Clinical features of cats diagnosed with coccidioidomycosis in Arizona, 2004–2018

Nichole Arbona, Christine D. Butkiewicz, Minta Keyes, Lisa Shubitz

Research output: Contribution to journalArticle

Abstract

Objectives: The goal of this study was to describe the clinical presentation, diagnosis and treatment of coccidioidomycosis in cats residing in a region endemic for Coccidioides species. Methods: A retrospective review of records was performed at both primary and tertiary care veterinary practices in Tucson and Phoenix, Arizona. Data collected included signalment, clinical signs, physical examination findings, diagnostic test results, treatment and outcome. Results: Fifty-one feline cases were identified from six veterinary hospitals. Cats presented with clinical signs and laboratory abnormalities similar to what has been seen in dogs, including respiratory illness (n = 20/51), neutrophilia (n = 24/31), monocytosis (n = 17/31) and hyperglobulinemia (n = 16/30). However, cats at diagnosis were typically significantly ill, with 31/51 having disseminated infection, most commonly to the skin (n = 22). Additionally, 43/44 cats that had serum antibody tests performed were positive, and median titer at diagnosis was 1:32 (range 1:4 to ⩾1:256). Serum antibody titers were significantly reduced (P ⩽0.001) in cats that responded to treatment compared with cats that did not clinically improve. Forty of 46 cats that were treated with oral fluconazole responded and did not require additional therapy. Fourteen cats developed recurrent disease and all but one had antifungal therapy successfully reinstituted. Conclusions and relevance: Coccidioidomycosis is a disease of concern for cats residing in the region endemic for Coccidioides species. Disease is most often disseminated at the time of diagnosis, possibly due to delays in presentation for care and recognition of the infection. Suspicion of disease, serum chemistries, blood cell counts, presence of antibody and imaging aid in diagnosis of coccidioidomycosis in cats. Serum antibody reduction during treatment frequently correlated with an adequate response to medication. Consideration of coccidioidomycosis as a cause of illness will lead to earlier diagnosis and potentially better treatment outcomes in cats.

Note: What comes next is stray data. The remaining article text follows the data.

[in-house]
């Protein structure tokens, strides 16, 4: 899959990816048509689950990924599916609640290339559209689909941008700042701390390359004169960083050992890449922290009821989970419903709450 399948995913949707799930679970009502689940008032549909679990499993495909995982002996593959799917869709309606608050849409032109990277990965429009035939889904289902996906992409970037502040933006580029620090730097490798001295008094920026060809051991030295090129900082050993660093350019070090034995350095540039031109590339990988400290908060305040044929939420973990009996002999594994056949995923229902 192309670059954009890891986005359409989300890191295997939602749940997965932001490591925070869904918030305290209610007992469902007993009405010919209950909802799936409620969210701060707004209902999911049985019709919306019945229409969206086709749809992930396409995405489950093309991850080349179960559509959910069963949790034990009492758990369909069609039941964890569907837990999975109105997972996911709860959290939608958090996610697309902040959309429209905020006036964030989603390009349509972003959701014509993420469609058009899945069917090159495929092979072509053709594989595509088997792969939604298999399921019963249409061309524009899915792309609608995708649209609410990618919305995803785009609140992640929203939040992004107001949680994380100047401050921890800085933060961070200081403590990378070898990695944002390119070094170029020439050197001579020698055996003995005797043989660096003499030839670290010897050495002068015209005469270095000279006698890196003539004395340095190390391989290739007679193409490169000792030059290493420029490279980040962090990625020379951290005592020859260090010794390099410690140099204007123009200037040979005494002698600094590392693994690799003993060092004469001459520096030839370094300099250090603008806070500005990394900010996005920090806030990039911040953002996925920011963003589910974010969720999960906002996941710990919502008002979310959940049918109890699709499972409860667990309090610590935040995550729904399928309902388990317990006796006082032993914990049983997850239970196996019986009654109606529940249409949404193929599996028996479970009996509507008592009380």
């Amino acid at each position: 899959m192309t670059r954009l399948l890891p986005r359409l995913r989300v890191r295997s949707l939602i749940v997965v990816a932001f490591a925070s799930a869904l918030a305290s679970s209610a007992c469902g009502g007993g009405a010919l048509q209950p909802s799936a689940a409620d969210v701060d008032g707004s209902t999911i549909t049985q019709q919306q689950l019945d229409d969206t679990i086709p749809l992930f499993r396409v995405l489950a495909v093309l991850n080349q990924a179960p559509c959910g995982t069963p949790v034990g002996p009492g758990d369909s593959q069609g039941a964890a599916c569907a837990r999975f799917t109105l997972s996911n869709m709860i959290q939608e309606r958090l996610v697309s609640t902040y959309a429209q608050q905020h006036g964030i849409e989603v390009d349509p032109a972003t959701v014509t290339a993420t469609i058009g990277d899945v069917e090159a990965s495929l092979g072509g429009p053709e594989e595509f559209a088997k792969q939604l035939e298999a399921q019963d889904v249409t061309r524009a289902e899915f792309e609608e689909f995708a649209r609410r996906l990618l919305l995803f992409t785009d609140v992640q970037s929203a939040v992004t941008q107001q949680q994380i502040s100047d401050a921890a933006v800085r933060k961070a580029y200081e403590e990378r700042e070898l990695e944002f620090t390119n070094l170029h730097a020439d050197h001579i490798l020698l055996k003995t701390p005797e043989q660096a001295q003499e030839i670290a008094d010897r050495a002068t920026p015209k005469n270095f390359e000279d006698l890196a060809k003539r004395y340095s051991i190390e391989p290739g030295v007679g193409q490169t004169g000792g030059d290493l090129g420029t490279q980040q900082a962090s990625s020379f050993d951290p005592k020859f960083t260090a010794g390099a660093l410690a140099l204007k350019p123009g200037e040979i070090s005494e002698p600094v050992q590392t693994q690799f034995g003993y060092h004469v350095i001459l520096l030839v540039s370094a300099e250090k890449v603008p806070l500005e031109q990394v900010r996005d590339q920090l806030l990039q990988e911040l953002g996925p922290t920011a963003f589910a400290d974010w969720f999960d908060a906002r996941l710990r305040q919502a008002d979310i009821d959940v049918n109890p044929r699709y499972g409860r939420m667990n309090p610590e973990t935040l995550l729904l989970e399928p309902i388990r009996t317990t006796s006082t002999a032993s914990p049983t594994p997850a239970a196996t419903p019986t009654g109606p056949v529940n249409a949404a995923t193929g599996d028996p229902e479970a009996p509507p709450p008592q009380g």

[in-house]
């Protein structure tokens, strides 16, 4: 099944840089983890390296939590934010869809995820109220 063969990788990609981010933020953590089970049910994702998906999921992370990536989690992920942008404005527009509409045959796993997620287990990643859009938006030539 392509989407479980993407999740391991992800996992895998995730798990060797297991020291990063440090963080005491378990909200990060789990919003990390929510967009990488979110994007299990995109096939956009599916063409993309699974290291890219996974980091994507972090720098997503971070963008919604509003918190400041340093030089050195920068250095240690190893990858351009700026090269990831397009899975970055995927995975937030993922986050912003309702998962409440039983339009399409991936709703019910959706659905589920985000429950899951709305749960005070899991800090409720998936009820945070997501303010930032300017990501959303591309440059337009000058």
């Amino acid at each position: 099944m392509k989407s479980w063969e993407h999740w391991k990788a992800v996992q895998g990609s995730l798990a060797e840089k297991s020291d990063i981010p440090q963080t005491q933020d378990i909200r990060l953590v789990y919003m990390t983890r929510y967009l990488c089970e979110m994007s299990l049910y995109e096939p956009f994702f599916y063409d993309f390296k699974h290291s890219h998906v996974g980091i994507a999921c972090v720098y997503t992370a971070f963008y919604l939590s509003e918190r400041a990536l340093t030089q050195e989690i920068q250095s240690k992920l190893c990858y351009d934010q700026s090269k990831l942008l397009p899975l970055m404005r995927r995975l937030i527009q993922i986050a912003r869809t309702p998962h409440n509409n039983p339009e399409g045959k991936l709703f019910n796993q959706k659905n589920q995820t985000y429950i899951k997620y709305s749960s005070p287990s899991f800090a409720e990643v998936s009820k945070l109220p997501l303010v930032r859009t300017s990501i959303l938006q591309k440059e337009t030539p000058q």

Original languageEnglish (US)
JournalJournal of Feline Medicine and Surgery
DOIs
StatePublished - Jan 1 2019

Fingerprint

coccidioidomycosis
Coccidioidomycosis
Cats
cats
Coccidioides
Antibodies
antibodies
Serum
Cat Diseases
Animal Hospitals
Blood Cell Count
Fluconazole
cat diseases
blood cell counts
therapeutics
Felidae
blood chemistry
fluconazole
Tertiary Healthcare
early diagnosis

Keywords

  • Coccidioides
  • coccidioidomycosis
  • communicable diseases
  • epidemiology
  • mycoses
  • veterinary

ASJC Scopus subject areas

  • Small Animals

Cite this

Clinical features of cats diagnosed with coccidioidomycosis in Arizona, 2004–2018. / Arbona, Nichole; Butkiewicz, Christine D.; Keyes, Minta; Shubitz, Lisa.

In: Journal of Feline Medicine and Surgery, 01.01.2019.

Research output: Contribution to journalArticle

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abstract = "Objectives: The goal of this study was to describe the clinical presentation, diagnosis and treatment of coccidioidomycosis in cats residing in a region endemic for Coccidioides species. Methods: A retrospective review of records was performed at both primary and tertiary care veterinary practices in Tucson and Phoenix, Arizona. Data collected included signalment, clinical signs, physical examination findings, diagnostic test results, treatment and outcome. Results: Fifty-one feline cases were identified from six veterinary hospitals. Cats presented with clinical signs and laboratory abnormalities similar to what has been seen in dogs, including respiratory illness (n = 20/51), neutrophilia (n = 24/31), monocytosis (n = 17/31) and hyperglobulinemia (n = 16/30). However, cats at diagnosis were typically significantly ill, with 31/51 having disseminated infection, most commonly to the skin (n = 22). Additionally, 43/44 cats that had serum antibody tests performed were positive, and median titer at diagnosis was 1:32 (range 1:4 to ⩾1:256). Serum antibody titers were significantly reduced (P ⩽0.001) in cats that responded to treatment compared with cats that did not clinically improve. Forty of 46 cats that were treated with oral fluconazole responded and did not require additional therapy. Fourteen cats developed recurrent disease and all but one had antifungal therapy successfully reinstituted. Conclusions and relevance: Coccidioidomycosis is a disease of concern for cats residing in the region endemic for Coccidioides species. Disease is most often disseminated at the time of diagnosis, possibly due to delays in presentation for care and recognition of the infection. Suspicion of disease, serum chemistries, blood cell counts, presence of antibody and imaging aid in diagnosis of coccidioidomycosis in cats. Serum antibody reduction during treatment frequently correlated with an adequate response to medication. Consideration of coccidioidomycosis as a cause of illness will lead to earlier diagnosis and potentially better treatment outcomes in cats.",
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